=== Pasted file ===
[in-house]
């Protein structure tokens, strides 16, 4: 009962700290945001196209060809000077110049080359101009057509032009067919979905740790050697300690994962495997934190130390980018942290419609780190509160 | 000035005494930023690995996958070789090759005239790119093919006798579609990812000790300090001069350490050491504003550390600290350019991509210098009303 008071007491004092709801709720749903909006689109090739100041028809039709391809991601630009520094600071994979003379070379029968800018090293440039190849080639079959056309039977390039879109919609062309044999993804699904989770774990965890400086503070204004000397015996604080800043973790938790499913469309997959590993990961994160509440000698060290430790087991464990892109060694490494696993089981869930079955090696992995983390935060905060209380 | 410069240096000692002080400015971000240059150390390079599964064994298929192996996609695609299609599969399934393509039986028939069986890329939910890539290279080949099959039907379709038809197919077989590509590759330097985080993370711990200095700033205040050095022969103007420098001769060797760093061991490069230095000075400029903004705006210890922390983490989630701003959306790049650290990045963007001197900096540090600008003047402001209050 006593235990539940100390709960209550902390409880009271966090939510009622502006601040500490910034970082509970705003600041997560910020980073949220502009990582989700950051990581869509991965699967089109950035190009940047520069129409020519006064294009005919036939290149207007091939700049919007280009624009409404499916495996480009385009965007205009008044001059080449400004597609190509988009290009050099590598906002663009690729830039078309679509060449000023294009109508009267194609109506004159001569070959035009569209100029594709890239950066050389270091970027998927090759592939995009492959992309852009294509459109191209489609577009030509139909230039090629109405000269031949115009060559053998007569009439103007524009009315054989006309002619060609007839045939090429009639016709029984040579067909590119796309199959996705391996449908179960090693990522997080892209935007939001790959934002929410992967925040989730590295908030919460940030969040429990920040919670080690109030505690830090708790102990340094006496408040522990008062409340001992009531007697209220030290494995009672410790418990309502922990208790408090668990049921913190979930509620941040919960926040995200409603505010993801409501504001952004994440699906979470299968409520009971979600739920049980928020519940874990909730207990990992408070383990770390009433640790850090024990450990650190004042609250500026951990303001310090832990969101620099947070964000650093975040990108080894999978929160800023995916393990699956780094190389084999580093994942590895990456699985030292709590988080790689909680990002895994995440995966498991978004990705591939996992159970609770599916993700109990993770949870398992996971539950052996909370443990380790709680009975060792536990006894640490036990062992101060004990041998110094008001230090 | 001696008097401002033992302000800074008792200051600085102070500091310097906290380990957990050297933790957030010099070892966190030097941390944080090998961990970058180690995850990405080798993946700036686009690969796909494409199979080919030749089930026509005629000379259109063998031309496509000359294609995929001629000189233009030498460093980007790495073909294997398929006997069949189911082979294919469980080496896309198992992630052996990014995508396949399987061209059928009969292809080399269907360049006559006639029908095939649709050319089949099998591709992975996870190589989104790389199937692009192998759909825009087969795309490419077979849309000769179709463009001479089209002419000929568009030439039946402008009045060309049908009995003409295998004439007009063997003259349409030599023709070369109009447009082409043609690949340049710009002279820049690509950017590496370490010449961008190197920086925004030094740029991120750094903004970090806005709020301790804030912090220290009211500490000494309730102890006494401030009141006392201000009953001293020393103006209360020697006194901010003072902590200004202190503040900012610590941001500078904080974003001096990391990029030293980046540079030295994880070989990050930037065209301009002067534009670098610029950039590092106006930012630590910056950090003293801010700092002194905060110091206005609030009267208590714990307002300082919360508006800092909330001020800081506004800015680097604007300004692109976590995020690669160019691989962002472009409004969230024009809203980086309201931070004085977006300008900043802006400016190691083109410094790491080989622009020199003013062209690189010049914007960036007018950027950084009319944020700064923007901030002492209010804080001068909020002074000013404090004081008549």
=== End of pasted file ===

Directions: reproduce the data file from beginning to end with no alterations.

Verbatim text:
[in-house]
């Protein structure tokens, strides 16, 4: 009962700290945001196209060809000077110049080359101009057509032009067919979905740790050697300690994962495997934190130390980018942290419609780190509160 | 000035005494930023690995996958070789090759005239790119093919006798579609990812000790300090001069350490050491504003550390600290350019991509210098009303 008071007491004092709801709720749903909006689109090739100041028809039709391809991601630009520094600071994979003379070379029968800018090293440039190849080639079959056309039977390039879109919609062309044999993804699904989770774990965890400086503070204004000397015996604080800043973790938790499913469309997959590993990961994160509440000698060290430790087991464990892109060694490494696993089981869930079955090696992995983390935060905060209380 | 410069240096000692002080400015971000240059150390390079599964064994298929192996996609695609299609599969399934393509039986028939069986890329939910890539290279080949099959039907379709038809197919077989590509590759330097985080993370711990200095700033205040050095022969103007420098001769060797760093061991490069230095000075400029903004705006210890922390983490989630701003959306790049650290990045963007001197900096540090600008003047402001209050 006593235990539940100390709960209550902390409880009271966090939510009622502006601040500490910034970082509970705003600041997560910020980073949220502009990582989700950051990581869509991965699967089109950035190009940047520069129409020519006064294009005919036939290149207007091939700049919007280009624009409404499916495996480009385009965007205009008044001059080449400004597609190509988009290009050099590598906002663009690729830039078309679509060449000023294009109508009267194609109506004159001569070959035009569209100029594709890239950066050389270091970027998927090759592939995009492959992309852009294509459109191209489609577009030509139909230039090629109405000269031949115009060559053998007569009439103007524009009315054989006309002619060609007839045939090429009639016709029984040579067909590119796309199959996705391996449908179960090693990522997080892209935007939001790959934002929410992967925040989730590295908030919460940030969040429990920040919670080690109030505690830090708790102990340094006496408040522990008062409340001992009531007697209220030290494995009672410790418990309502922990208790408090668990049921913190979930509620941040919960926040995200409603505010993801409501504001952004994440699906979470299968409520009971979600739920049980928020519940874990909730207990990992408070383990770390009433640790850090024990450990650190004042609250500026951990303001310090832990969101620099947070964000650093975040990108080894999978929160800023995916393990699956780094190389084999580093994942590895990456699985030292709590988080790689909680990002895994995440995966498991978004990705591939996992159970609770599916993700109990993770949870398992996971539950052996909370443990380790709680009975060792536990006894640490036990062992101060004990041998110094008001230090 | 001696008097401002033992302000800074008792200051600085102070500091310097906290380990957990050297933790957030010099070892966190030097941390944080090998961990970058180690995850990405080798993946700036686009690969796909494409199979080919030749089930026509005629000379259109063998031309496509000359294609995929001629000189233009030498460093980007790495073909294997398929006997069949189911082979294919469980080496896309198992992630052996990014995508396949399987061209059928009969292809080399269907360049006559006639029908095939649709050319089949099998591709992975996870190589989104790389199937692009192998759909825009087969795309490419077979849309000769179709463009001479089209002419000929568009030439039946402008009045060309049908009995003409295998004439007009063997003259349409030599023709070369109009447009082409043609690949340049710009002279820049690509950017590496370490010449961008190197920086925004030094740029991120750094903004970090806005709020301790804030912090220290009211500490000494309730102890006494401030009141006392201000009953001293020393103006209360020697006194901010003072902590200004202190503040900012610590941001500078904080974003001096990391990029030293980046540079030295994880070989990050930037065209301009002067534009670098610029950039590092106006930012630590910056950090003293801010700092002194905060110091206005609030009267208590714990307002300082919360508006800092909330001020800081506004800015680097604007300004692109976590995020690669160019691989962002472009409004969230024009809203980086309201931070004085977006300008900043802006400016190691083109410094790491080989622009020199003013062209690189010049914007960036007018950027950084009319944020700064923007901030002492209010804080001068909020002074000013404090004081008549």